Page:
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World in Brief: Wednesday March 25

SOUTH AFRICA: The Communist Party (SACP) yesterday condemned violence and looting in North West province amid protests demanding the resignation of corruption-tainted premier Supra Mahumapelo.

The SACP said it was “particularly concerned with the hijacking of working-class struggles” and warned that “the opponents of our anti-corruption efforts … are exploiting these incidents to pursue their anti-working-class offensive.”

It also expressed concern that some elements were stopping medics from doing to work, amid what union NEHAWU called a “crisis in the North West healthcare system.”

HUNGARY: Newly re-elected Prime Minister Viktor Orban said yesterday that he would make “significant changes” to his third-term government.

Mr Orban, a notoriously racist rightwinger, said he would press on with the so-called “Stop Soros” Bill, named for billionaire currency speculator and NGO-funder George Soros.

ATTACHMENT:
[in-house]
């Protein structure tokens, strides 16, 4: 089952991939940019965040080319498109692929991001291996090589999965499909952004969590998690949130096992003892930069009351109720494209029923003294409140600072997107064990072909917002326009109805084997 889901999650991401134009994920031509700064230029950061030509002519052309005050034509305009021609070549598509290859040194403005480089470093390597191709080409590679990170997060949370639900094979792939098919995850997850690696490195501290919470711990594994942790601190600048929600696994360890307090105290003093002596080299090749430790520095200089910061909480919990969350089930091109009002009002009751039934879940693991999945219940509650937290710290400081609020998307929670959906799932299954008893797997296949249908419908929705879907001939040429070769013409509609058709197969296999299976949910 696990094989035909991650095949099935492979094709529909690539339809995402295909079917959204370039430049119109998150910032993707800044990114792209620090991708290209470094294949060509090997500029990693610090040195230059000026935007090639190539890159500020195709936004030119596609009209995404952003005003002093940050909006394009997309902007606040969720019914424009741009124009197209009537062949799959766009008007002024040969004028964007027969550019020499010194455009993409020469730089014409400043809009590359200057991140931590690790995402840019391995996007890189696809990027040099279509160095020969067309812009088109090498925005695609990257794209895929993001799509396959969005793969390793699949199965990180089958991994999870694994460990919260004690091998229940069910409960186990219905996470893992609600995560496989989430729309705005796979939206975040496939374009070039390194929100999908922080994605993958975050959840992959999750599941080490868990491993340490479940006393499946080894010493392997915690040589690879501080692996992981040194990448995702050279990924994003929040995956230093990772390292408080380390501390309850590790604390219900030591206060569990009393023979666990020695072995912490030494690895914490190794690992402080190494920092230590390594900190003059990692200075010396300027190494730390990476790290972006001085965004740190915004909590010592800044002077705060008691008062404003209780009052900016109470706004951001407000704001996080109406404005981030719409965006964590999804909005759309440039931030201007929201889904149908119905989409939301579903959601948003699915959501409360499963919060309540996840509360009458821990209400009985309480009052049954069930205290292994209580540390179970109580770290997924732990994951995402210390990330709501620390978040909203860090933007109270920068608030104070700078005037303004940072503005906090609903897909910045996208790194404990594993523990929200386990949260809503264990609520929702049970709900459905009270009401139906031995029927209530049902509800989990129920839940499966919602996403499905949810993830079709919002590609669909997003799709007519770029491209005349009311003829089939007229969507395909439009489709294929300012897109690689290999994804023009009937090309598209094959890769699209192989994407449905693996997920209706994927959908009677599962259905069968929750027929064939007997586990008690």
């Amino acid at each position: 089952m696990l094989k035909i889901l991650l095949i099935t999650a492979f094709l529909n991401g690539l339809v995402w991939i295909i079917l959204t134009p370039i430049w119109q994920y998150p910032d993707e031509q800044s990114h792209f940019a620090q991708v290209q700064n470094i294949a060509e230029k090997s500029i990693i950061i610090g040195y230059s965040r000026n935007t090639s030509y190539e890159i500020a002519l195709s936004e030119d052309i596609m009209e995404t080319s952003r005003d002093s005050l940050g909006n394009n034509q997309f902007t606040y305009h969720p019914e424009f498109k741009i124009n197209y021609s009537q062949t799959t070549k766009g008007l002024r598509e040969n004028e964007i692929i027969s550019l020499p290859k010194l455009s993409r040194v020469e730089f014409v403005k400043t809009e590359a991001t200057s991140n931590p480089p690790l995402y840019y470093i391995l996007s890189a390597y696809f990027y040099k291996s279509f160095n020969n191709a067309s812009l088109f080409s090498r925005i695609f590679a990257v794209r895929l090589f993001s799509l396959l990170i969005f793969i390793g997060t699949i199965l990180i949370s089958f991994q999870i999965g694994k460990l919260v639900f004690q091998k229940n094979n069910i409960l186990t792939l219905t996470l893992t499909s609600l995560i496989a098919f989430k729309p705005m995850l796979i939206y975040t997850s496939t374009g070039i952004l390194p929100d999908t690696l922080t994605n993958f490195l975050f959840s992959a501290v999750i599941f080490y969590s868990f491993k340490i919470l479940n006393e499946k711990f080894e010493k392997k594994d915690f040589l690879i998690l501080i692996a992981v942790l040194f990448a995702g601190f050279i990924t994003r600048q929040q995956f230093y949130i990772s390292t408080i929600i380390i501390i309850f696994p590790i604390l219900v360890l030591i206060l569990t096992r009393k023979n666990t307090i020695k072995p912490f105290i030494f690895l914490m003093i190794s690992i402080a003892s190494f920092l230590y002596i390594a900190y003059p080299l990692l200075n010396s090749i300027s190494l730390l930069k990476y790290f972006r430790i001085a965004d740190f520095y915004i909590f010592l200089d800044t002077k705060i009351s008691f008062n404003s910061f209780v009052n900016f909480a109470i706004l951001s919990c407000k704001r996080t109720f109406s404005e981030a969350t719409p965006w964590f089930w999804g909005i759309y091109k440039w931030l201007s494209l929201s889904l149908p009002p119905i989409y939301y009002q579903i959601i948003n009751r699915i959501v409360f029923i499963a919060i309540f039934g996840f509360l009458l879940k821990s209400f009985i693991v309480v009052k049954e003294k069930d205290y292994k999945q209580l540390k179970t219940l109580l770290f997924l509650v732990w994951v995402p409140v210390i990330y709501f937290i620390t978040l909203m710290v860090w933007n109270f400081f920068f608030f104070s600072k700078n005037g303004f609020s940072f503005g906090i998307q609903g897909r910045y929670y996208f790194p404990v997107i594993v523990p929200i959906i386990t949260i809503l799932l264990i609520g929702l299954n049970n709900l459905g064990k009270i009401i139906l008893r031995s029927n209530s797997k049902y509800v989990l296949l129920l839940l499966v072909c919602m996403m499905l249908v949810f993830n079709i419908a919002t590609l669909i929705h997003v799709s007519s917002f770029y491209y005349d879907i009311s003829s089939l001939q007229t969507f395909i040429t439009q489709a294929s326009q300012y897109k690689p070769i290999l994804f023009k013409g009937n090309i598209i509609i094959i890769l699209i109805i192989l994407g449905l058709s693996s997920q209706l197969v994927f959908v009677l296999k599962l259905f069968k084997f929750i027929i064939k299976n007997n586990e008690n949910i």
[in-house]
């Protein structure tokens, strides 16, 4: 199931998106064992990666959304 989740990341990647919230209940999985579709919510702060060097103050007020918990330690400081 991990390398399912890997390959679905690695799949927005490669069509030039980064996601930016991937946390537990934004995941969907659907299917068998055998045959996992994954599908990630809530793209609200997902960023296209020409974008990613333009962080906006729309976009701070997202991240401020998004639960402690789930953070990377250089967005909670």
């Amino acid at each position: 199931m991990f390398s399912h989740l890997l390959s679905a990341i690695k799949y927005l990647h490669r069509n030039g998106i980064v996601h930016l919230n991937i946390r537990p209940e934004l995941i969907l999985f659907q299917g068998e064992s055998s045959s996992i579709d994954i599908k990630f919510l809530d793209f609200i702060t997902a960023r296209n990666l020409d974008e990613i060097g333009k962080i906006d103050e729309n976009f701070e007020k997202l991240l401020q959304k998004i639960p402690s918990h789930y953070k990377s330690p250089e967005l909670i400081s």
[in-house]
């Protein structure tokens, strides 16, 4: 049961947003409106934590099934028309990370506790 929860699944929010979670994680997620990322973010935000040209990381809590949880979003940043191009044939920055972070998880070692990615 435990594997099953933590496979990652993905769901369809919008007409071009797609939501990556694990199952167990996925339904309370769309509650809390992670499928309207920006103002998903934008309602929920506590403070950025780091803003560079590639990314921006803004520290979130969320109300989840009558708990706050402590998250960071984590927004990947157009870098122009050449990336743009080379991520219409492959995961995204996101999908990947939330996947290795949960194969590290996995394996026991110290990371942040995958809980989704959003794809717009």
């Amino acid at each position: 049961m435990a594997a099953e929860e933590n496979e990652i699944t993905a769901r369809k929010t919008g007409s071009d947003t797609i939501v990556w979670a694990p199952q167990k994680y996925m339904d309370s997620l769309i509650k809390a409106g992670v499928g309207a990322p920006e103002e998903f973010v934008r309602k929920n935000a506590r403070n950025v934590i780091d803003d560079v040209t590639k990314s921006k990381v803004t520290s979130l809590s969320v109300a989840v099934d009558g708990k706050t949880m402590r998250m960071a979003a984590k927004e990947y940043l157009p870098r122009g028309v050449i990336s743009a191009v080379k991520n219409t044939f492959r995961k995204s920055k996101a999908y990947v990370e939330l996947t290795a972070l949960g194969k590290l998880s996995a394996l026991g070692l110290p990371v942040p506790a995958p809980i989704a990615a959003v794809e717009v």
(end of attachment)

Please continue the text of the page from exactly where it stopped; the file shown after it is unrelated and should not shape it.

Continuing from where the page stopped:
It would impose sweeping restrictions on charities, including banning their workers from going within five miles of Hungary’s borders, with Mr Orban claiming that his opponents want to turn Hungary into an “immigrant country.”

GERMANY: The Bavarian state government has ordered crucifixes to be installed at the entrance of all public administrative buildings.

The regional government, controlled by the right-wing Christian Social Union, part of Angela Merkel’s governing party, said the crosses simply reflected Bavaria’s “cultural identity and Christian-Western influence.”

Crosses are already compulsory in classrooms and courtrooms. The decision appears to be an attempt by the CSU to fend off the far-right AfD in upcoming local elections.

ROMANIA: Liviu Dragnea, chairman of the ruling Social Democratic Party and the country’s most powerful politician, missed a corruption hearing yesterday by going on a surprise trip to Israel at the invitation of Israeli Prime Minister Benjamin Netanyahu.

He is accused of intervening to keep two female party employees on the payroll of a family welfare agency. Mr Dragnea, who effectively controls the government, can’t be prime minister due to a 2016 conviction for vote-rigging.


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